By: Rev. Candace Chellew-Hodge
“Gamble everything for love,
if you’re a true human being.
If not, leave this gathering.
Half-heartedness does not reach into majesty.
You set out to find God,
but then you keep stopping
for long periods at mean-spirited roadhouses.”
In our Jesus story (Mark 7:1-8, 14-15, 21-23), we find Jesus spending a little time in a mean-spirited roadhouse of sorts. He’s teaching and preaching at a little town on the northwest shore of the Sea of Galilee and some scribes and Pharisees have followed him over to see the show. They’re not there to be gushing Jesus fans, though. Instead, in their mean-spirited ways, they search around for something to attack Jesus over, and they find it, when they see his disciples eating without first washing their hands.
Now, as classmates in this Cosmic Kindergarten, we may think that the scribes and the Pharisees have a pretty good point. One of the many important things we learn early in life is to wash our hands before we eat. Not only is it good hygiene, but to these old time religious leaders, this is an ancient tradition of the elders that is not to be disregarded.
Jesus firmly rebukes the religious authorities, accusing them of abandoning God’s laws for human tradition.
Then, he hits them with the zinger: “there is nothing outside a person that by going in can defile, but the things that come out are what defile. For it is from within, from the human heart, that evil intentions come: fornication, theft, murder, adultery, avarice, wickedness, deceit, licentiousness, envy, slander, pride, folly. All these evil things come from within, and they defile a person.”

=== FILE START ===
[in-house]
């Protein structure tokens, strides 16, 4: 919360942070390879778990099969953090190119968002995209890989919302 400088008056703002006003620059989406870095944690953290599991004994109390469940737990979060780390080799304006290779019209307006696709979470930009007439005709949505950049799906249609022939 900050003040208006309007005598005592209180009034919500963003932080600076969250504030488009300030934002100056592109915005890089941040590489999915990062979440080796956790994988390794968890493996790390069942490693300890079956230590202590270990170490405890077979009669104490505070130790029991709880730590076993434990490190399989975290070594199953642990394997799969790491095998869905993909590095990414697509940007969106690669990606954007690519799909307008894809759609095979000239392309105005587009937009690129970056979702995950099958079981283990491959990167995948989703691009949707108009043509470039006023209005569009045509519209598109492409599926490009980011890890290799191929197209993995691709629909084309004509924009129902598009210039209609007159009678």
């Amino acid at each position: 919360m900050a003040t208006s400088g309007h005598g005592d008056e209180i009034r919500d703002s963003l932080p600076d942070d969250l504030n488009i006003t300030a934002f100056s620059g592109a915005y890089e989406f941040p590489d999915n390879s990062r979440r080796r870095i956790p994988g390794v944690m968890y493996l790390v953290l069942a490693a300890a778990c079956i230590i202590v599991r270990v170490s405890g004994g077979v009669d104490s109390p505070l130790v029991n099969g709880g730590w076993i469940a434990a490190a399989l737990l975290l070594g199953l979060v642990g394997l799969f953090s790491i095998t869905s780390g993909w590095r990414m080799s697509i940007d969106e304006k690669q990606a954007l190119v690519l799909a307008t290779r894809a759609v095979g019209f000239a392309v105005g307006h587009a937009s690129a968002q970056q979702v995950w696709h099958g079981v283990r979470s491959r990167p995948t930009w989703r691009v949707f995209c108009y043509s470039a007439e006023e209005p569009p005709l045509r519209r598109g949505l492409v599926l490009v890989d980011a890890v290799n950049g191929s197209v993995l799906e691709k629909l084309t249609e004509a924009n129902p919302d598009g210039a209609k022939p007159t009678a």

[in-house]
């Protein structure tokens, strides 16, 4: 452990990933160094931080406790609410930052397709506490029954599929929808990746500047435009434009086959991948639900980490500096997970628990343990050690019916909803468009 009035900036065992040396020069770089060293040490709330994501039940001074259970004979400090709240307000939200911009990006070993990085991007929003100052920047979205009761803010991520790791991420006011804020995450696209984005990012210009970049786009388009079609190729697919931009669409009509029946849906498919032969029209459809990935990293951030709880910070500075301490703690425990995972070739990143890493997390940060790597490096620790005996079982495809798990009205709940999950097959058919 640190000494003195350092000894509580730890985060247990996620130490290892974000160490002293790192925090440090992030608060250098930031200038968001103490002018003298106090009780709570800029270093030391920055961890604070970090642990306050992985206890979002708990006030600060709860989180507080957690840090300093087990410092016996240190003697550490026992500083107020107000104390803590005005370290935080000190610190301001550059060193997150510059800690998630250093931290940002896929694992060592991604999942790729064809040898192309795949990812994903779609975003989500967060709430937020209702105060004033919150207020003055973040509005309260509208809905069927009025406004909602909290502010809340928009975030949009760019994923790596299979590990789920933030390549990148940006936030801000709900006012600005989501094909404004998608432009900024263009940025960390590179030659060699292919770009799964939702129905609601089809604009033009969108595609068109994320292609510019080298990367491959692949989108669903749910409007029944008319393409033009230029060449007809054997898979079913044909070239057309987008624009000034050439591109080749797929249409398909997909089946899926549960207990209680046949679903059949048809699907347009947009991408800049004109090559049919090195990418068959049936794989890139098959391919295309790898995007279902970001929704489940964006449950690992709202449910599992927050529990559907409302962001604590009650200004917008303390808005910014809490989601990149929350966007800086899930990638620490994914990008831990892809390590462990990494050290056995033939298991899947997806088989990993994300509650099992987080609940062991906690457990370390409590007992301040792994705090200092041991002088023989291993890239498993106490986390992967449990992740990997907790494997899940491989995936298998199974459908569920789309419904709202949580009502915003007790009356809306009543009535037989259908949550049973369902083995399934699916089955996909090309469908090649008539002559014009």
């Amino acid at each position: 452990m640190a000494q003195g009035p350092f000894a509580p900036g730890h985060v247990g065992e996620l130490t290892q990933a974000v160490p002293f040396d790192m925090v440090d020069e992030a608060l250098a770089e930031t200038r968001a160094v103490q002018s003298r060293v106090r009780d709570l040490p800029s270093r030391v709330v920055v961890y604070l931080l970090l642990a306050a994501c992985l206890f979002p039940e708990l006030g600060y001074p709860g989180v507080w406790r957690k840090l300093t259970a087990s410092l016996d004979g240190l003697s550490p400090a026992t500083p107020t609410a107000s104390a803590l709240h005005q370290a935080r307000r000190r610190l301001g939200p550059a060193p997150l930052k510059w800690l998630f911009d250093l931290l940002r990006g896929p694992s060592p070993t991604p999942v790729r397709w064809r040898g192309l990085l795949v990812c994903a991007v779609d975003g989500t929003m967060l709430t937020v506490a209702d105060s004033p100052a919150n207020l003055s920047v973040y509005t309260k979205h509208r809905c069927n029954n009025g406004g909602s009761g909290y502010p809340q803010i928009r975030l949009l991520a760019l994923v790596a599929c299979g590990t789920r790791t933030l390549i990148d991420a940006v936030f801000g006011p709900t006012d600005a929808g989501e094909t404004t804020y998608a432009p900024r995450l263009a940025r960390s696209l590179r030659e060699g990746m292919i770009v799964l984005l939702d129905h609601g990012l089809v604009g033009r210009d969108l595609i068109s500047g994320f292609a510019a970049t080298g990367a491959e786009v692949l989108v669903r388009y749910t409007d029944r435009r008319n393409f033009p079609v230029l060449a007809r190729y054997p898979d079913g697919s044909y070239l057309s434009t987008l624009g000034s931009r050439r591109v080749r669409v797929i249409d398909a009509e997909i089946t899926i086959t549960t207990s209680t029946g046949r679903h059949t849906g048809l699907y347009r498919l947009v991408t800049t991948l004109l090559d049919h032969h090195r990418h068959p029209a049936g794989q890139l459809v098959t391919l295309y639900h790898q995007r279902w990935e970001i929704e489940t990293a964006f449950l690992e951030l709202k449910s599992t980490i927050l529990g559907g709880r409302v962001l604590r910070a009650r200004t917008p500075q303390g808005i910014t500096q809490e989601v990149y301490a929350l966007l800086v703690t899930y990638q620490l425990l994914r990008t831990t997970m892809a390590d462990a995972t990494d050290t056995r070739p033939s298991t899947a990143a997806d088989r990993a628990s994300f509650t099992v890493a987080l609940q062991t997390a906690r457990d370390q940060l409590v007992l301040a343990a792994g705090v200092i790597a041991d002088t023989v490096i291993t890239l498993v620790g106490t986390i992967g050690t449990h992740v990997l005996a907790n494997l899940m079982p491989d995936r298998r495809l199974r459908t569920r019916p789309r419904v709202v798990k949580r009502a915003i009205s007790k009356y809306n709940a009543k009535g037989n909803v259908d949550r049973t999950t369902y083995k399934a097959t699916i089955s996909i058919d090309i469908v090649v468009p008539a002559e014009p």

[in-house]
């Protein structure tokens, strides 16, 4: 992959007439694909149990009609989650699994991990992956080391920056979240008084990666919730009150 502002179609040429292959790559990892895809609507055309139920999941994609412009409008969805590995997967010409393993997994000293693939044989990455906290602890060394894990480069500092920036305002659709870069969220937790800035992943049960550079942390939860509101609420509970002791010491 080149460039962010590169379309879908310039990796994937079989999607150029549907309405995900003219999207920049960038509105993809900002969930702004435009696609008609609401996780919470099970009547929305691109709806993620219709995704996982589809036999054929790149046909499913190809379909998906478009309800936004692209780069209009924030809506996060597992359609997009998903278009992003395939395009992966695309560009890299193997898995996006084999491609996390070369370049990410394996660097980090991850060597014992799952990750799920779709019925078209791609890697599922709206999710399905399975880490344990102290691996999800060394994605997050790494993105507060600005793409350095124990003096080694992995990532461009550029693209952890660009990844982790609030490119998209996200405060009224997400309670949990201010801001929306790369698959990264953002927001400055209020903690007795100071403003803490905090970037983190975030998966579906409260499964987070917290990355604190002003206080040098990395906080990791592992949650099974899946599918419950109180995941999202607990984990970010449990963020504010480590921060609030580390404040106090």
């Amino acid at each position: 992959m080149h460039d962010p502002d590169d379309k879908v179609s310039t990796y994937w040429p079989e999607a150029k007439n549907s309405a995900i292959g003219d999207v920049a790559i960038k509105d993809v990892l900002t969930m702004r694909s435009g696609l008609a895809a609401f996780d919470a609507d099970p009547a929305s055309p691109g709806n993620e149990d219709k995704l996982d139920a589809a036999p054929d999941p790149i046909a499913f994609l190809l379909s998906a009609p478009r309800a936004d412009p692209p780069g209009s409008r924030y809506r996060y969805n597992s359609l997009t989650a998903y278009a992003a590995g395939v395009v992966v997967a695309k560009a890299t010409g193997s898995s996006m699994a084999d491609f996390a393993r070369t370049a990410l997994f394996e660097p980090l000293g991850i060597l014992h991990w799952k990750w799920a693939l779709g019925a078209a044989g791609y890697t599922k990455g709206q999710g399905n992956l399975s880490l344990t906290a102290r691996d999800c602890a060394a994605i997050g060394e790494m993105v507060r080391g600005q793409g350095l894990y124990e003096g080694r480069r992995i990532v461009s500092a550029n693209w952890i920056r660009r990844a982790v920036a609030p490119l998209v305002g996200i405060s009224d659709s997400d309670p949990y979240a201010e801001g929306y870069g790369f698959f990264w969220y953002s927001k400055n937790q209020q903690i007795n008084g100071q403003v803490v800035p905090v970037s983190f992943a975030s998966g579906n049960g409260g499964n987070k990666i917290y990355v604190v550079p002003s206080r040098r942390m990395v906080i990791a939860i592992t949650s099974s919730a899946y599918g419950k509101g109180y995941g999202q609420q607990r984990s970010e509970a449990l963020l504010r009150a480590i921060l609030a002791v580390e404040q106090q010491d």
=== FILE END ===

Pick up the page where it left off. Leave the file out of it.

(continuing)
In other words, we cannot judge people on whether or not they wash their hands, or observe some ancient law. Instead, we can only see another person’s true nature by watching what they do, not what they say they believe.
In his own way, Jesus was telling the scribes and the Pharisees, “watch your mouth,” because out of their mouths they showed what was truly inside their hearts. They put more emphasis on religious rules and traditions than they did mercy and compassion. They honored God with their lips, with their rules, but their hearts were far from God’s commandment to love everyone unconditionally, and to welcome everyone at the table – whether they have washed their hands or not.
The lesson here is clear – we cannot speak words of love, unless we embody love. We cannot speak words of compassion, unless we embody compassion. We cannot speak words of justice, unless we embody justice. We cannot speak words of mercy, unless we embody mercy. We cannot speak words of peace, unless we embody peace. We cannot speak words of grace, unless we embody grace.
Nothing from outside of us can defile us – those mean-spirited roadhouses we stop at and stay for awhile are not outside of us – they are inside of us. When we live in those mean-spirited roadhouses in our own souls, others see it. We are full of theft, murder, adultery, avarice, wickedness, deceit, licentiousness, envy, slander, pride, folly.
Jesus invites us to get back on the road to the Holy, to leave that inner mean-spirited roadhouse and get on with learning the deep lessons of love, mercy, peace, justice and compassion. Until we embody the qualities of the Holy, we will be just like those scribes and Pharisees, seeing nothing but dirty hands all around us.
To hear this week’s celebration podcast, go here.
To hear past Jubilee! Circle celebration podcasts, go here.